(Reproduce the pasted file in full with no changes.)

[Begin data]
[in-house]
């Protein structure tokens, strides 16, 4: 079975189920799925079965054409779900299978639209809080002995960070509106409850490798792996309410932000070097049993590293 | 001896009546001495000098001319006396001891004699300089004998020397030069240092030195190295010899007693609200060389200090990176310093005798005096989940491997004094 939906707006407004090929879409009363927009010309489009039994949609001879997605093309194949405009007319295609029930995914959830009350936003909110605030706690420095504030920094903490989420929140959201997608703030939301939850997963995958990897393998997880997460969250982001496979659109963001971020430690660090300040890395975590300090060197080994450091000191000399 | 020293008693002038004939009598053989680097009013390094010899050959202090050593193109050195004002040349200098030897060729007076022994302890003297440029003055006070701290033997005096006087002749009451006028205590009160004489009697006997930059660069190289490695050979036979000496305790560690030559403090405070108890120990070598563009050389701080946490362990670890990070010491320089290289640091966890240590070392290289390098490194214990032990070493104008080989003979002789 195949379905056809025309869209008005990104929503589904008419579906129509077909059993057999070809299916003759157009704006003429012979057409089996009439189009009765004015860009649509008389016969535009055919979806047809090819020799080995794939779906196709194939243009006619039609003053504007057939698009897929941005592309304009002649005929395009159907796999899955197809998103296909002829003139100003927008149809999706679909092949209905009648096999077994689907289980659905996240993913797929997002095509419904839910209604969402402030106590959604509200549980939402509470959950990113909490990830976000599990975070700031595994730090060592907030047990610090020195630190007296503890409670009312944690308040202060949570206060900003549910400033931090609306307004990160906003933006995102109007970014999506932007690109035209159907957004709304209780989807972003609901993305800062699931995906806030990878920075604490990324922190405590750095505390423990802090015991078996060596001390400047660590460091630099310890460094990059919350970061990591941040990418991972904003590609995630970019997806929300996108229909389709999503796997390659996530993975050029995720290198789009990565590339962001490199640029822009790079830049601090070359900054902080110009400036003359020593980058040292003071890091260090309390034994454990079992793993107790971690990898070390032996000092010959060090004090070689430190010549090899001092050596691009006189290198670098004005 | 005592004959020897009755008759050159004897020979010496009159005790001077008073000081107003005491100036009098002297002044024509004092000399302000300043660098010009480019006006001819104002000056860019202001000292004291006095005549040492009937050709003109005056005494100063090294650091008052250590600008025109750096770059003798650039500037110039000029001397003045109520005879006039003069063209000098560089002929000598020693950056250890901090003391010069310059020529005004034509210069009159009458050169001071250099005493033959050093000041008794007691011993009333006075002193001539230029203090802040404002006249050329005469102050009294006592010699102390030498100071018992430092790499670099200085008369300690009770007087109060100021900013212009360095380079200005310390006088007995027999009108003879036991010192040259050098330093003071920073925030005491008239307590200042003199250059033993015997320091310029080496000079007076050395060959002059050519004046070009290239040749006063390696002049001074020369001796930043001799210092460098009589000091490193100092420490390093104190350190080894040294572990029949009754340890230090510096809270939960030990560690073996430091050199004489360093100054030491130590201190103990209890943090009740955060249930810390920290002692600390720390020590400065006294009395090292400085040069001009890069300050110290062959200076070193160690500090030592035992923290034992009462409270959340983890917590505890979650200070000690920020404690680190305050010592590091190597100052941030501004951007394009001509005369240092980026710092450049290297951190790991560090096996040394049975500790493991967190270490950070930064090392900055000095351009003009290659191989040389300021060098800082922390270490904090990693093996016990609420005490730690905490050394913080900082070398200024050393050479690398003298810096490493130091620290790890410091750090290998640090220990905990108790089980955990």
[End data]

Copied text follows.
[in-house]
């Protein structure tokens, strides 16, 4: 079975189920799925079965054409779900299978639209809080002995960070509106409850490798792996309410932000070097049993590293 | 001896009546001495000098001319006396001891004699300089004998020397030069240092030195190295010899007693609200060389200090990176310093005798005096989940491997004094 939906707006407004090929879409009363927009010309489009039994949609001879997605093309194949405009007319295609029930995914959830009350936003909110605030706690420095504030920094903490989420929140959201997608703030939301939850997963995958990897393998997880997460969250982001496979659109963001971020430690660090300040890395975590300090060197080994450091000191000399 | 020293008693002038004939009598053989680097009013390094010899050959202090050593193109050195004002040349200098030897060729007076022994302890003297440029003055006070701290033997005096006087002749009451006028205590009160004489009697006997930059660069190289490695050979036979000496305790560690030559403090405070108890120990070598563009050389701080946490362990670890990070010491320089290289640091966890240590070392290289390098490194214990032990070493104008080989003979002789 195949379905056809025309869209008005990104929503589904008419579906129509077909059993057999070809299916003759157009704006003429012979057409089996009439189009009765004015860009649509008389016969535009055919979806047809090819020799080995794939779906196709194939243009006619039609003053504007057939698009897929941005592309304009002649005929395009159907796999899955197809998103296909002829003139100003927008149809999706679909092949209905009648096999077994689907289980659905996240993913797929997002095509419904839910209604969402402030106590959604509200549980939402509470959950990113909490990830976000599990975070700031595994730090060592907030047990610090020195630190007296503890409670009312944690308040202060949570206060900003549910400033931090609306307004990160906003933006995102109007970014999506932007690109035209159907957004709304209780989807972003609901993305800062699931995906806030990878920075604490990324922190405590750095505390423990802090015991078996060596001390400047660590460091630099310890460094990059919350970061990591941040990418991972904003590609995630970019997806929300996108229909389709999503796997390659996530993975050029995720290198789009990565590339962001490199640029822009790079830049601090070359900054902080110009400036003359020593980058040292003071890091260090309390034994454990079992793993107790971690990898070390032996000092010959060090004090070689430190010549090899001092050596691009006189290198670098004005 | 005592004959020897009755008759050159004897020979010496009159005790001077008073000081107003005491100036009098002297002044024509004092000399302000300043660098010009480019006006001819104002000056860019202001000292004291006095005549040492009937050709003109005056005494100063090294650091008052250590600008025109750096770059003798650039500037110039000029001397003045109520005879006039003069063209000098560089002929000598020693950056250890901090003391010069310059020529005004034509210069009159009458050169001071250099005493033959050093000041008794007691011993009333006075002193001539230029203090802040404002006249050329005469102050009294006592010699102390030498100071018992430092790499670099200085008369300690009770007087109060100021900013212009360095380079200005310390006088007995027999009108003879036991010192040259050098330093003071920073925030005491008239307590200042003199250059033993015997320091310029080496000079007076050395060959002059050519004046070009290239040749006063390696002049001074020369001796930043001799210092460098009589000091490193100092420490390093104190350190080894040294572990029949009754340890230090510096809270939960030990560690073996430091050199004489360093100054030491130590201190103990209890943090009740955060249930810390920290002692600390720390020590400065006294009395090292400085040069001009890069300050110290062959200076070193160690500090030592035992923290034992009462409270959340983890917590505890979650200070000690920020404690680190305050010592590091190597100052941030501004951007394009001509005369240092980026710092450049290297951190790991560090096996040394049975500790493991967190270490950070930064090392900055000095351009003009290659191989040389300021060098800082922390270490904090990693093996016990609420005490730690905490050394913080900082070398200024050393050479690398003298810096490493130091620290790890410091750090290998640090220990905990108790089980955990």